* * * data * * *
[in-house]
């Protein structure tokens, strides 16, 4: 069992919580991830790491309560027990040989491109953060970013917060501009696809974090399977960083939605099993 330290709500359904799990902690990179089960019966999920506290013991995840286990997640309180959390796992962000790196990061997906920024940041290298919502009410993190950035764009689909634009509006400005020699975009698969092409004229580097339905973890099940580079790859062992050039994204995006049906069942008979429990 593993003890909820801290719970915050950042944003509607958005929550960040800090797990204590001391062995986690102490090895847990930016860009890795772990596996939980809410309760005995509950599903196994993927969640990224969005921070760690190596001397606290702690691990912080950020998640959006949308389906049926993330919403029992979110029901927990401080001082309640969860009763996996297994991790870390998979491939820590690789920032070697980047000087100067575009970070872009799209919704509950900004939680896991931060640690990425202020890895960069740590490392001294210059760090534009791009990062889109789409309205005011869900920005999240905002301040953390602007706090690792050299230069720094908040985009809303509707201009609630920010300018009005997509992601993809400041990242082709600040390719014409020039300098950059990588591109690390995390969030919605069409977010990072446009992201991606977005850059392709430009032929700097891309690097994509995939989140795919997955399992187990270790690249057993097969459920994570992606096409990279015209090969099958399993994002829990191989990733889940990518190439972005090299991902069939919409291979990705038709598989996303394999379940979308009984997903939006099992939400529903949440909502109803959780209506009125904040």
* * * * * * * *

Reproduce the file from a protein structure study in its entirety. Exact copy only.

[in-house]
């Protein structure tokens, strides 16, 4: 069992919580991830790491309560027990040989491109953060970013917060501009696809974090399977960083939605099993 330290709500359904799990902690990179089960019966999920506290013991995840286990997640309180959390796992962000790196990061997906920024940041290298919502009410993190950035764009689909634009509006400005020699975009698969092409004229580097339905973890099940580079790859062992050039994204995006049906069942008979429990 593993003890909820801290719970915050950042944003509607958005929550960040800090797990204590001391062995986690102490090895847990930016860009890795772990596996939980809410309760005995509950599903196994993927969640990224969005921070760690190596001397606290702690691990912080950020998640959006949308389906049926993330919403029992979110029901927990401080001082309640969860009763996996297994991790870390998979491939820590690789920032070697980047000087100067575009970070872009799209919704509950900004939680896991931060640690990425202020890895960069740590490392001294210059760090534009791009990062889109789409309205005011869900920005999240905002301040953390602007706090690792050299230069720094908040985009809303509707201009609630920010300018009005997509992601993809400041990242082709600040390719014409020039300098950059990588591109690390995390969030919605069409977010990072446009992201991606977005850059392709430009032929700097891309690097994509995939989140795919997955399992187990270790690249057993097969459920994570992606096409990279015209090969099958399993994002829990191989990733889940990518190439972005090299991902069939919409291979990705038709598989996303394999379940979308009984997903939006099992939400529903949440909502109803959780209506009125904040």